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Webb School of Knoxville and Knoxville Catholic High School, shown playing on Oct. 23, will no longer play following the 2014 season after Webb decided against scheduling the Fighting Irish in 2015. Photo by Stephanie Richer

Webb School of Knoxville and Knoxville Catholic High School, shown playing on Oct. 23, will no longer play following the 2014 season after Webb decided against scheduling the Fighting Irish in 2015.
Photo by Stephanie Richer

The Knoxville Catholic High School football rivalry with Webb School of Knoxville is coming to an end after the Spartans decided to call a halt to the series last week.

KCHS President Dickie Sompayrac said the school community is both surprised and disappointed by Webb’s decision, which was reported by local media Nov. 15. The two schools have played each other in football virtually every year since the early 1960s.

“This is disappointing for several reasons,” Mr. Sompayrac said. “I believe our rivalry has been healthy with Webb School, and we were surprised to find out this information via text last Thursday [Nov. 13]. I have reached out to Webb’s interim president, Kirk Walker, but have not heard back from him. We have tremendous respect for their community, and so many of our kids have grown up together. The rivalry is intense, but that is part of what makes it special. I just thought we would have received a call from someone in their administration before this was made public.”

The series’ end will also halt a major fundraiser benefiting Second Harvest Food Bank of East Tennessee.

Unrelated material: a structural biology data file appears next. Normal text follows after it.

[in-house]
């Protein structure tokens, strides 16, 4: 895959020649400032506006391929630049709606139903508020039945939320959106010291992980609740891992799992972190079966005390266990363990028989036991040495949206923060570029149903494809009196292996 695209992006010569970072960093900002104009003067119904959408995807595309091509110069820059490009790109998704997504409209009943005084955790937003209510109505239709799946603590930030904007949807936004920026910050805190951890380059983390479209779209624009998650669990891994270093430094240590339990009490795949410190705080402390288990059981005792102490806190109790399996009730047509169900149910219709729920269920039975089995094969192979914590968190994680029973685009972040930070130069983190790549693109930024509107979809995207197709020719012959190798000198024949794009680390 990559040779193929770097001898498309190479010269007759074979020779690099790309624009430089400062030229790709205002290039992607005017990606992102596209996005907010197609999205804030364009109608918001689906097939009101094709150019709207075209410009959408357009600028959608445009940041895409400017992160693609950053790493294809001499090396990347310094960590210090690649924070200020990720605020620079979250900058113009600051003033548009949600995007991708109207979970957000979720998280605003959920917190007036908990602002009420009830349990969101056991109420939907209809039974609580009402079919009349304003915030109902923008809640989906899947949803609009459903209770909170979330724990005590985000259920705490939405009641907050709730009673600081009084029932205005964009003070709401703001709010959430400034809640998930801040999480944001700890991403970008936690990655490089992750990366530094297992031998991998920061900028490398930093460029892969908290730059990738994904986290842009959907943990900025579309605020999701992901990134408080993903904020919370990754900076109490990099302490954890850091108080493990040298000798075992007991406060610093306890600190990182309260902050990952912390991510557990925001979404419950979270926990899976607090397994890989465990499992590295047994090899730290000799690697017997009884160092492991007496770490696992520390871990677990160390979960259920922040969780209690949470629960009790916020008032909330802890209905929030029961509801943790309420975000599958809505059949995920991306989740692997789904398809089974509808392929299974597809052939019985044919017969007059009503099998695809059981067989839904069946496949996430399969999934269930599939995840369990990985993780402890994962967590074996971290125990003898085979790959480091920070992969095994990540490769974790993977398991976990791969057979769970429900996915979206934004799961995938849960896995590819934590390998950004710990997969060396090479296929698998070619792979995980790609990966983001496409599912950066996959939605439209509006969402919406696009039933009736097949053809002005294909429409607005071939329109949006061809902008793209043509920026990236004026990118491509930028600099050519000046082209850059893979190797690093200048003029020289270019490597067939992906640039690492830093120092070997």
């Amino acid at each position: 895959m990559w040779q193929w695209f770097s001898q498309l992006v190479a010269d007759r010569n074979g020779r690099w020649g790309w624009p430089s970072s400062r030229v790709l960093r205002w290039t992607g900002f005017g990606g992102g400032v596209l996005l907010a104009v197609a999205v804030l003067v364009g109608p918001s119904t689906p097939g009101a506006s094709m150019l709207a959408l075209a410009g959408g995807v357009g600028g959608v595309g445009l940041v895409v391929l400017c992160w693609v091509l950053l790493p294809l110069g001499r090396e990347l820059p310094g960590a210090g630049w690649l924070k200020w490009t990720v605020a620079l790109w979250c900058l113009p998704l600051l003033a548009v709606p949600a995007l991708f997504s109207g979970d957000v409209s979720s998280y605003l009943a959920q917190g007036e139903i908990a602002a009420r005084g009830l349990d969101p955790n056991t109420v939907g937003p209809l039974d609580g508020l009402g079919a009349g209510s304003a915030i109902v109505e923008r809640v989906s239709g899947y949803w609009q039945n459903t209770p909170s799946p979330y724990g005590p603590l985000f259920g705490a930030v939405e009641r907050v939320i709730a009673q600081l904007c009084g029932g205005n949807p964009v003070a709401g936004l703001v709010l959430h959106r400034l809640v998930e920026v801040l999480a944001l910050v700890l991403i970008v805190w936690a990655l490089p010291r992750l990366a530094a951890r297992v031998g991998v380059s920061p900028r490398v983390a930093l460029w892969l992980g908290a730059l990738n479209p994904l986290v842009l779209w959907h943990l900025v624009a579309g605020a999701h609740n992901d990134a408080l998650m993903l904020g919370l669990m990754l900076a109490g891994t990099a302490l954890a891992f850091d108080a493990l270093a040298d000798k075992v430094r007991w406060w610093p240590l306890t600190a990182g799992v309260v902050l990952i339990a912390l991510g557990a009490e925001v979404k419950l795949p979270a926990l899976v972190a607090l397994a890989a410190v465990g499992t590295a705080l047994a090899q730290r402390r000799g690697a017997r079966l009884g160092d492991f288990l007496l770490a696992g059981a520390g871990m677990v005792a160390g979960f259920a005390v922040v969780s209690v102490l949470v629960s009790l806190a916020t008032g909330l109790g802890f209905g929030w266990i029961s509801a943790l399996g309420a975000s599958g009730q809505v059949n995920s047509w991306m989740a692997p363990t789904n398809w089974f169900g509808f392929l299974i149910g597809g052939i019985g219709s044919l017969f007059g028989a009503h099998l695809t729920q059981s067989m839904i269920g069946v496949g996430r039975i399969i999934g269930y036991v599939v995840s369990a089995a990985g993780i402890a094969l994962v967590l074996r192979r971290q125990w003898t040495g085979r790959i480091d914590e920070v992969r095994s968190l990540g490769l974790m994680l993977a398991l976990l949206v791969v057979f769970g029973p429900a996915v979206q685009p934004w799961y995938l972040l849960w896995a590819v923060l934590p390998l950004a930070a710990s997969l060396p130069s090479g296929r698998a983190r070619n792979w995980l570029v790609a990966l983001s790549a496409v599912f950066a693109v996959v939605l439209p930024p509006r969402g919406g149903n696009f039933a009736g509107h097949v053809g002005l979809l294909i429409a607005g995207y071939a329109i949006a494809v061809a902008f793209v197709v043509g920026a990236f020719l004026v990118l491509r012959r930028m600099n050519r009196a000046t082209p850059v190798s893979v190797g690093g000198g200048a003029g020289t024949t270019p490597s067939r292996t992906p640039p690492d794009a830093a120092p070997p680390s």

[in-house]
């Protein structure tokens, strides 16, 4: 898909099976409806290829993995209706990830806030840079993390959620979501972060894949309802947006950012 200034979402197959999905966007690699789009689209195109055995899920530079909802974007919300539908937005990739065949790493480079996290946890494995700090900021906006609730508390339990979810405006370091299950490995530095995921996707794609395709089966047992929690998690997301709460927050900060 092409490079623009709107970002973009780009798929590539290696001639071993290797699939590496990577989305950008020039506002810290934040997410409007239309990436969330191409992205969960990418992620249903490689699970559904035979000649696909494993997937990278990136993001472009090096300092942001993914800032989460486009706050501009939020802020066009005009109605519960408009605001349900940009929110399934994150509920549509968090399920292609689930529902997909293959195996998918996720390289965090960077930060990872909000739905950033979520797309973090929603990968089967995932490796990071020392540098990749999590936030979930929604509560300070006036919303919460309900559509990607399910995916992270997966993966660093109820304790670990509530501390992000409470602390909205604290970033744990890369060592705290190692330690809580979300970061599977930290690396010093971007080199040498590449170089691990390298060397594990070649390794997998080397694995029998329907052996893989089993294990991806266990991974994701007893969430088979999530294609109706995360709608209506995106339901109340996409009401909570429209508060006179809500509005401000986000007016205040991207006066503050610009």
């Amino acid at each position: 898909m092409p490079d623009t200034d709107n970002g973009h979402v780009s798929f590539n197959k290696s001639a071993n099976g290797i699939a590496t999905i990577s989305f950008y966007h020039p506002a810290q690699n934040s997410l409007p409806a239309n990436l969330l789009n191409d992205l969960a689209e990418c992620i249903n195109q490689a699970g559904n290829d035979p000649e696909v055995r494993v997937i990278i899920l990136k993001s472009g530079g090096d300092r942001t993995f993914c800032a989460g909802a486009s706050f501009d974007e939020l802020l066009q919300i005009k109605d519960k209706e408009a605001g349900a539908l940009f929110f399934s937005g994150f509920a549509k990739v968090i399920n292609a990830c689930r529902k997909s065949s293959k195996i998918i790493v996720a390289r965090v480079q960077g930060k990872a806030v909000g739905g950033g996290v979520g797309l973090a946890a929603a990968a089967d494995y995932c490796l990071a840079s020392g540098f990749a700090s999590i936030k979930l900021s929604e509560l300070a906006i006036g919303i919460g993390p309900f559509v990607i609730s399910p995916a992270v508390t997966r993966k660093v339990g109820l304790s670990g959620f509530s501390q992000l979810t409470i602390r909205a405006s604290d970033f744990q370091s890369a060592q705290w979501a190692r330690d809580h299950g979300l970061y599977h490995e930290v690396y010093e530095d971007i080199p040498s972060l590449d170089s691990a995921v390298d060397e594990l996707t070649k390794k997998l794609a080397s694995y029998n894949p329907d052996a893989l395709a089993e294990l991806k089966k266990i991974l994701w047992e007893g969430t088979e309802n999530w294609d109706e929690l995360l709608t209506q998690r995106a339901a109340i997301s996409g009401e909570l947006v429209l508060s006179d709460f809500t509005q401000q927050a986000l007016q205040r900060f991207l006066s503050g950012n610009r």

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Cardinal Justin Rigali, center, leads the ribbon-cutting ceremony for the St. Mary's Legacy Clinic storage facility Nov. 13 on the campus of the Church of Divine Mercy in West Knoxville. Joining Cardinal Rigali are, from left, John Geppi, Sister Mary Martha Naber RSM, Sister Mariana Koonce, RSM MD, Deacon Sean Smith, Bruce Bosse and Tom Greer. Photo by Dan McWilliams

Cardinal Justin Rigali, center, leads the ribbon-cutting ceremony for the St. Mary’s Legacy Clinic storage facility Nov. 13 on the campus of the Church of Divine Mercy in West Knoxville. Joining Cardinal Rigali are, from left, John Geppi, Sister Mary Martha Naber RSM, Sister Mariana Koonce, RSM MD, Deacon Sean Smith, Bruce Bosse and Tom Greer.
Photo by Dan McWilliams

The St. Mary’s Legacy Clinic now has a permanent residence – a 40-by-60-foot warehouse that can house the mobile clinic when it isn’t on the road delivering free medical care to those in need across East Tennessee.

The facility was dedicated Nov. 13, with Cardinal Justin Rigali blessing the building located on the Church of Divine Mercy campus at 10919 Carmichael Road in Knoxville. Deacon Sean Smith, Diocese of Knoxville chancellor, and Sister Mariana Koonce, RSM, MD, led the dedication. They thanked those involved in the mobile clinic ministry, including volunteers, diocesan leaders, the communities served by the clinic, and Bishop Richard F. Stika, who led efforts to get the mobile clinic ministry off the ground.

Among those attending the dedication were Religious Sisters of Mercy, officials with building contractor Merit Construction, and the directors of Remote Area Medical and the Free Medical Clinic of America, which also offer free medical care to people in East Tennessee.